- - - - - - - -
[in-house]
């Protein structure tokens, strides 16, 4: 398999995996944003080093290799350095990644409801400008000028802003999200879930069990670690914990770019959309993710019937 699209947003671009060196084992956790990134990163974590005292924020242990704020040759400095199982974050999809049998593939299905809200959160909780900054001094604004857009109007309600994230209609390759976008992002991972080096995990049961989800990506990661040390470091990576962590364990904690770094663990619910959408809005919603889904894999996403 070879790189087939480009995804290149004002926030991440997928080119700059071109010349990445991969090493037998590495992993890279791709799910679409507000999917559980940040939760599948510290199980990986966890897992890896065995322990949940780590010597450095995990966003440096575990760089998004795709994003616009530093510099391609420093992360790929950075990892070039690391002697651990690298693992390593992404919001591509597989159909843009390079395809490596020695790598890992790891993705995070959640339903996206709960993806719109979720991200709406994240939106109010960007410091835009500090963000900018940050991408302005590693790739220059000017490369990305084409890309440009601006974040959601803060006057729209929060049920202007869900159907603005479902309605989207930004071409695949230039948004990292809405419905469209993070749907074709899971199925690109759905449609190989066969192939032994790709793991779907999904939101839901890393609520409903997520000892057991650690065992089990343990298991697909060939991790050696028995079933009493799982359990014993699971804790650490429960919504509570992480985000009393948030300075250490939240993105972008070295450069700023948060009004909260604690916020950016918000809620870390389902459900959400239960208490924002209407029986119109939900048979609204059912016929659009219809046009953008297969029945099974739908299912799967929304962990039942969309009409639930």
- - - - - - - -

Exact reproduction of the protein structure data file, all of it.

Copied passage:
[in-house]
């Protein structure tokens, strides 16, 4: 398999995996944003080093290799350095990644409801400008000028802003999200879930069990670690914990770019959309993710019937 699209947003671009060196084992956790990134990163974590005292924020242990704020040759400095199982974050999809049998593939299905809200959160909780900054001094604004857009109007309600994230209609390759976008992002991972080096995990049961989800990506990661040390470091990576962590364990904690770094663990619910959408809005919603889904894999996403 070879790189087939480009995804290149004002926030991440997928080119700059071109010349990445991969090493037998590495992993890279791709799910679409507000999917559980940040939760599948510290199980990986966890897992890896065995322990949940780590010597450095995990966003440096575990760089998004795709994003616009530093510099391609420093992360790929950075990892070039690391002697651990690298693992390593992404919001591509597989159909843009390079395809490596020695790598890992790891993705995070959640339903996206709960993806719109979720991200709406994240939106109010960007410091835009500090963000900018940050991408302005590693790739220059000017490369990305084409890309440009601006974040959601803060006057729209929060049920202007869900159907603005479902309605989207930004071409695949230039948004990292809405419905469209993070749907074709899971199925690109759905449609190989066969192939032994790709793991779907999904939101839901890393609520409903997520000892057991650690065992089990343990298991697909060939991790050696028995079933009493799982359990014993699971804790650490429960919504509570992480985000009393948030300075250490939240993105972008070295450069700023948060009004909260604690916020950016918000809620870390389902459900959400239960208490924002209407029986119109939900048979609204059912016929659009219809046009953008297969029945099974739908299912799967929304962990039942969309009409639930």